When Tony Blair hosted leaders from the world's wealthiest nations at the G8 summit this week he asked them to make a choice which would define the character of their leadership.
They had to decide whether to make sacrifices to help free Africa from the constraints of poverty and G8 policies on debt and trade, and to save the world from the potentially disastrous effects of rising carbon emissions. Judge for yourself whether they have proved to be statesmen, capable of taking a moral stand to help a wider constituency than their own, or mere politicians.
At the International Confederation of Principals convention in Cape Town this week, school leaders will be challenged themselves to act as community statesmen, to have the courage to teach their pupils to live by moral values and be good citizens.
G8 summits were put on the public map by protesters who saw globalisation as the exploitation of the world's resources by multinationals at the expense of powerless local people. But Live8 and its predecessor Live Aid are symptoms of another aspect of the trend: a globalisation of social consciousness, a speeding up of the sharing of ideas and values.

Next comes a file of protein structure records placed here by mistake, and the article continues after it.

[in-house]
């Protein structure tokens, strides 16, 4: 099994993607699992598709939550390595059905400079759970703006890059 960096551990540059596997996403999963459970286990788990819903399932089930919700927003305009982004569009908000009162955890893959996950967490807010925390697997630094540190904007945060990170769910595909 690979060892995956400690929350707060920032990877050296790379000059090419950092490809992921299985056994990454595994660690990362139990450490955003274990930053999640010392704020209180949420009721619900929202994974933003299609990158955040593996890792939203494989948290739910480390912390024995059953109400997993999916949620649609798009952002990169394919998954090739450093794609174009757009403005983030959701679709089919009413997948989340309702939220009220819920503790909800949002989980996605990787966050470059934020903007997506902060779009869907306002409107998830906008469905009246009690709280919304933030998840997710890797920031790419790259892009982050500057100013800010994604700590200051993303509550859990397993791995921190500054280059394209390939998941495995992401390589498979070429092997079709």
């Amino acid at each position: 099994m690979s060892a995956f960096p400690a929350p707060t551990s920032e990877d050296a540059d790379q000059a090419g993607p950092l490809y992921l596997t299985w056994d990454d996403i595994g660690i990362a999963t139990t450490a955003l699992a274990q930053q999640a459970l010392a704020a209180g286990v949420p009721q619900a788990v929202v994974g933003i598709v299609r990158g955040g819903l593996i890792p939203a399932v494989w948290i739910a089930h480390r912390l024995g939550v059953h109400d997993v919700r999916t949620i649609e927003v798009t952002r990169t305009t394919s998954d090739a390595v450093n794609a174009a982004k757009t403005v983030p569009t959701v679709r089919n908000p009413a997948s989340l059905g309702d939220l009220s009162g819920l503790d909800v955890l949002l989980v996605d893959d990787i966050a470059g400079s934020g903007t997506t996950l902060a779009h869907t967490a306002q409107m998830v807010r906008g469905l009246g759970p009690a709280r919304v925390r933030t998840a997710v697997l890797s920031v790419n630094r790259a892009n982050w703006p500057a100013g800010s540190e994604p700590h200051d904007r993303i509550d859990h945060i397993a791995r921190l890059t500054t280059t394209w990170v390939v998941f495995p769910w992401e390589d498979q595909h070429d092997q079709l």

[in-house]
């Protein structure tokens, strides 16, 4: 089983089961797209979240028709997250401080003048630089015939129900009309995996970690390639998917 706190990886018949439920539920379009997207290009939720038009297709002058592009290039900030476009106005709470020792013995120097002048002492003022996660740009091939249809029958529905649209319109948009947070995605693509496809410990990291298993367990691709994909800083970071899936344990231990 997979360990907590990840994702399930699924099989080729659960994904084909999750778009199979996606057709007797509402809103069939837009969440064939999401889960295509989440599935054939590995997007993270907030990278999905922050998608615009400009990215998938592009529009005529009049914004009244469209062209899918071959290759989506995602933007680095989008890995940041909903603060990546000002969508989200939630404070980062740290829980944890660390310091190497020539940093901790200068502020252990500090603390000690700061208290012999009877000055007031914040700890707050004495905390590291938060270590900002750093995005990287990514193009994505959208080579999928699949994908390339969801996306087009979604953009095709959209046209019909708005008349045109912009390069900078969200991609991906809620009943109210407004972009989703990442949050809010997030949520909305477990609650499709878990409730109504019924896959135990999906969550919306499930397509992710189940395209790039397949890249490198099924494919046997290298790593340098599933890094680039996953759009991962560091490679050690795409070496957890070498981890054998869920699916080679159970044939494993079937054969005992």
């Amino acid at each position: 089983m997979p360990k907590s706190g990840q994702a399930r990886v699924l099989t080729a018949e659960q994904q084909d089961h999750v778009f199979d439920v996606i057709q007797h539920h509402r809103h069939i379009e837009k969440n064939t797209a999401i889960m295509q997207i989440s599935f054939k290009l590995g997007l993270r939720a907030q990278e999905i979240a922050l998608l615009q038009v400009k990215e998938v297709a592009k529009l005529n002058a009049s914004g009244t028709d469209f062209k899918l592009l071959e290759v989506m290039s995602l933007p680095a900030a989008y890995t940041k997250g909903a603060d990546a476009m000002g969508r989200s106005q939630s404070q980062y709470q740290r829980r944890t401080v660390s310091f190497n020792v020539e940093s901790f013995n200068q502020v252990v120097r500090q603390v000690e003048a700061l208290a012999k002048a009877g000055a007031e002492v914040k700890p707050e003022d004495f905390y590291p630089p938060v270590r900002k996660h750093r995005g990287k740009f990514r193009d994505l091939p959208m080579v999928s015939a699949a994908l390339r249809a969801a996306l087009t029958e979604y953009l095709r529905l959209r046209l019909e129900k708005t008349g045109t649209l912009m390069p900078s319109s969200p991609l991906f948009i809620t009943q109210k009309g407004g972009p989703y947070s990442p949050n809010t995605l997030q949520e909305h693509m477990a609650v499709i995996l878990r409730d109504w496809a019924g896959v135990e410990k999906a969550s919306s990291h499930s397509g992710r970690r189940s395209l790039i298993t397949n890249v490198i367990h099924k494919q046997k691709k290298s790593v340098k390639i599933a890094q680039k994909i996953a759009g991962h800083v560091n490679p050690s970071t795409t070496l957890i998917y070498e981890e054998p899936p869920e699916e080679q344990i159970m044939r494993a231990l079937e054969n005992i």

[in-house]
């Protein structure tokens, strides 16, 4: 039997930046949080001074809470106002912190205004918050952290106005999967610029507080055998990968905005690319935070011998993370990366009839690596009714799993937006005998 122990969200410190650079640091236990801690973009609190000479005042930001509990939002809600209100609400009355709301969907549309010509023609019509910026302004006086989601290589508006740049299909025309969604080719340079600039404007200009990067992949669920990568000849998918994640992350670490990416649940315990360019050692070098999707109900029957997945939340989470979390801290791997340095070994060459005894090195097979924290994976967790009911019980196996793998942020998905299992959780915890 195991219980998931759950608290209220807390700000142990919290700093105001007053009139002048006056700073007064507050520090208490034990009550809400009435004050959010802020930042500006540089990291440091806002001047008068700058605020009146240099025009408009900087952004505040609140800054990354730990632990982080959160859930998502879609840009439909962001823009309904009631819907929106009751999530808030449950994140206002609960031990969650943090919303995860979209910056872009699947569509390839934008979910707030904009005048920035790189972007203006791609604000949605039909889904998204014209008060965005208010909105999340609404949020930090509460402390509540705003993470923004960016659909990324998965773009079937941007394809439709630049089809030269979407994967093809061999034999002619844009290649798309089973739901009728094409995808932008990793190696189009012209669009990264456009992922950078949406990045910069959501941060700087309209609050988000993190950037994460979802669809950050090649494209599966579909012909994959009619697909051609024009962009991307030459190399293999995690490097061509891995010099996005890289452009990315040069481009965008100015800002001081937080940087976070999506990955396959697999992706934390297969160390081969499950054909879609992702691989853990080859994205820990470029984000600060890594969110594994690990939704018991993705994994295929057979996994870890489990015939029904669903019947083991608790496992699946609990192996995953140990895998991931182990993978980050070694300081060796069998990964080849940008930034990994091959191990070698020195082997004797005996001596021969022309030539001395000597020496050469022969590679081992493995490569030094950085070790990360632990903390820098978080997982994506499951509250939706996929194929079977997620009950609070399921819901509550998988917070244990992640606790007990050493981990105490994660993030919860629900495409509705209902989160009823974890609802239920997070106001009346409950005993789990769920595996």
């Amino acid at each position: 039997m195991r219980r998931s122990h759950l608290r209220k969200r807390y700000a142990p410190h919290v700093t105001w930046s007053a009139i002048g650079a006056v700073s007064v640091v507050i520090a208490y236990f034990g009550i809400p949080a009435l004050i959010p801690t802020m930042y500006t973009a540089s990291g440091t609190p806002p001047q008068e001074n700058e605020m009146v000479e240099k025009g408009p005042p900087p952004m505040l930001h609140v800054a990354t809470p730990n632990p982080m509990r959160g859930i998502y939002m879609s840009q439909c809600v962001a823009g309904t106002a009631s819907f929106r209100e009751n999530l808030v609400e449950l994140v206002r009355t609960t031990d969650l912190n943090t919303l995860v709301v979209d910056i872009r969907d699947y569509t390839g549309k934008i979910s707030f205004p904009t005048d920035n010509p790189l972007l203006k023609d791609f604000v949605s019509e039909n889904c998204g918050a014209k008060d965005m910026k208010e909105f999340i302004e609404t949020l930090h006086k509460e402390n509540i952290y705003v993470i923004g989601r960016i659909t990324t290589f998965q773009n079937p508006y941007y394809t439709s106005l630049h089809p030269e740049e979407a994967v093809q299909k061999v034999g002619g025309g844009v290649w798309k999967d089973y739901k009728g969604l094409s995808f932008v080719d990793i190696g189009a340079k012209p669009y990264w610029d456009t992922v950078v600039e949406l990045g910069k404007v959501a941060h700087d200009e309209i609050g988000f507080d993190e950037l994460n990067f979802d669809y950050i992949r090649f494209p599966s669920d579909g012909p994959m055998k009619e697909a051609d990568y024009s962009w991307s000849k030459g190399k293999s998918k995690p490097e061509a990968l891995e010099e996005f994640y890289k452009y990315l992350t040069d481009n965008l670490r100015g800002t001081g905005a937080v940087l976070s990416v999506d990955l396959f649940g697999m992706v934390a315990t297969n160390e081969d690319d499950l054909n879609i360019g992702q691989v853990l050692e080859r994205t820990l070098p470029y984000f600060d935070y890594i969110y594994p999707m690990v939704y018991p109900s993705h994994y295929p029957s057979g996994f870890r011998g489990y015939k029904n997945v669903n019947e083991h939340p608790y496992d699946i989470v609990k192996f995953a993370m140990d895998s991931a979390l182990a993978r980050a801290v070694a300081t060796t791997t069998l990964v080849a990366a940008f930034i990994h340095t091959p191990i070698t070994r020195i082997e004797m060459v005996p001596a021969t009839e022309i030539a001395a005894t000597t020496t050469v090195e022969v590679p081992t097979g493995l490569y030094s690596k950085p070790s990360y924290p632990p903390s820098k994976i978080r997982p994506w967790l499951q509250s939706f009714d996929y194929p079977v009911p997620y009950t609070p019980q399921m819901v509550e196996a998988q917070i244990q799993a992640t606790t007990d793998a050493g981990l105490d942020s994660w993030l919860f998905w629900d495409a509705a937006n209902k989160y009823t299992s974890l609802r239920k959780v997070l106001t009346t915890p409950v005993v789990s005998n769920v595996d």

Governments may look to international comparative test results to see whether their education policies are working, but progress in schools can be affected as much by the thousands of visits made by headteachers to peers in other countries to share expertise.
And as David Hopkins, the world's first chair of international leadership in education, says on these pages, we can all learn from the African values of interdependence, singleness of purpose and collective effort. "Reforms must not just improve a school but improve a community and society," he says. "Heads have to be concerned with the success of other schools, not just their own."
It's about bringing everybody up.
TES international editor